Breezy Euschēmosunē: Flailing Socrates, Upright Eudicus & Prickly Hippias

SOCRATES But at this point I’m suffering an episode of brain fever, so to speak, and those who of their own free will go completely wrong in some way in fact seem to me to be more fitting persons than those who do so unwillingly. The blame for my present suffering I place on the arguments set out before, with the result that at this point it’s plain that those who unwillingly do each of these things are a more worthless sort of people than those who act willingly. Therefore, do me a favor and don’t begrudge putting my character in a better state. It’s really a more excellent piece of work for you to relieve my character of this ineptitude than to relieve my body of disease. If you wish to deliver a long speech, however, I warn you that you wouldn’t heal me that way, because I couldn’t follow you. But if you wish to answer me as you did just now, you’ll help me comprehensively, and I don’t think it will harm yourself either. And with justice I appeal to you, child of Apemantus, as you induced me to have this exchange with Hippias: so now, if Hippias doesn’t want to answer me, ask him on my behalf.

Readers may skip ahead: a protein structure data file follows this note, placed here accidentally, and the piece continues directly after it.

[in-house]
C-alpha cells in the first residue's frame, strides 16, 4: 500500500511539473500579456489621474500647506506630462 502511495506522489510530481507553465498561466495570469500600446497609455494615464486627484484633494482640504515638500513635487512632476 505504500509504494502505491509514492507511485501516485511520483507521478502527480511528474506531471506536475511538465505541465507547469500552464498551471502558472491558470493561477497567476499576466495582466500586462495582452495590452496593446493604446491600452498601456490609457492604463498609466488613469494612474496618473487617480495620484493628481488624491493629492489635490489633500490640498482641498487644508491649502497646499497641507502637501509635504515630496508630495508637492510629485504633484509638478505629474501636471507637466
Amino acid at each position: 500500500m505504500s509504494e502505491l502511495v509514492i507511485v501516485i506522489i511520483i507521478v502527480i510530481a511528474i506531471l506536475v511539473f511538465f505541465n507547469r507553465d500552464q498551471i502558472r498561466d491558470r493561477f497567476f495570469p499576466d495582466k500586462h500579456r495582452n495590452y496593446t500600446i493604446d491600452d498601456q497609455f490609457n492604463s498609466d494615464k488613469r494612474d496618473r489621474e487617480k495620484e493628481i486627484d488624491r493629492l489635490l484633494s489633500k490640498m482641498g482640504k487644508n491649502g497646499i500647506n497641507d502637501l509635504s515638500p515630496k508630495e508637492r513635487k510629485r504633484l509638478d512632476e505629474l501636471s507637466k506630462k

EUDICUS Oh, no, Socrates, I don’t think the situation demands, or maybe I should say, that we demand this of Hippias. What he said beforehand wouldn’t indicate that: on the contrary, he said that he wouldn’t run away from any gentleman’s questioning. Isn’t that right, Hippias? Isn’t that what you stated?
HIPPIAS I did indeed. But Socrates is always making trouble in the course of discussions, and it’s almost as if he’s up to no good.

 – Plato Hippias Minor, 372d-373b translated by Sarah Ruden for the book Hippias Minor of the Art of Cunning. Badlands Unlimited and DESTE Foundation. 2015. 

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